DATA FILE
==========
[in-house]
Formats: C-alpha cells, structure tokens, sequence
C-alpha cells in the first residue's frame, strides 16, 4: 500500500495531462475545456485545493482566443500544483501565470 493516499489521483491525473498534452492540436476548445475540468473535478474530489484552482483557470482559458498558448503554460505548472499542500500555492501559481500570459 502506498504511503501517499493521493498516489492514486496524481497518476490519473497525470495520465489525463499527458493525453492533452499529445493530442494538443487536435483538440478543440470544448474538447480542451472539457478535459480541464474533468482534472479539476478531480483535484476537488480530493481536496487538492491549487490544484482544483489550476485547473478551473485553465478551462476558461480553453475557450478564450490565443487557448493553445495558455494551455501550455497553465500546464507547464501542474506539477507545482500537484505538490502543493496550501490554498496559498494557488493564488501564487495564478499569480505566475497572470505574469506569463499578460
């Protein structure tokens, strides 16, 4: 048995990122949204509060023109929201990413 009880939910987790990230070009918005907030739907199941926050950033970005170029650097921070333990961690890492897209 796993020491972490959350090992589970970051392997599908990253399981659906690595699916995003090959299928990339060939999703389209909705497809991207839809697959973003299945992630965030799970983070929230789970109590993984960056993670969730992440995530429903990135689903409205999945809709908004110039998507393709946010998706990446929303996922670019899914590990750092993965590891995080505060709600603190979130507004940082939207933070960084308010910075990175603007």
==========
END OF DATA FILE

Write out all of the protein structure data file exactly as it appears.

[in-house]
Formats: C-alpha cells, structure tokens, sequence
C-alpha cells in the first residue's frame, strides 16, 4: 500500500495531462475545456485545493482566443500544483501565470 493516499489521483491525473498534452492540436476548445475540468473535478474530489484552482483557470482559458498558448503554460505548472499542500500555492501559481500570459 502506498504511503501517499493521493498516489492514486496524481497518476490519473497525470495520465489525463499527458493525453492533452499529445493530442494538443487536435483538440478543440470544448474538447480542451472539457478535459480541464474533468482534472479539476478531480483535484476537488480530493481536496487538492491549487490544484482544483489550476485547473478551473485553465478551462476558461480553453475557450478564450490565443487557448493553445495558455494551455501550455497553465500546464507547464501542474506539477507545482500537484505538490502543493496550501490554498496559498494557488493564488501564487495564478499569480505566475497572470505574469506569463499578460
């Protein structure tokens, strides 16, 4: 048995990122949204509060023109929201990413 009880939910987790990230070009918005907030739907199941926050950033970005170029650097921070333990961690890492897209 796993020491972490959350090992589970970051392997599908990253399981659906690595699916995003090959299928990339060939999703389209909705497809991207839809697959973003299945992630965030799970983070929230789970109590993984960056993670969730992440995530429903990135689903409205999945809709908004110039998507393709946010998706990446929303996922670019899914590990750092993965590891995080505060709600603190979130507004940082939207933070960084308010910075990175603007």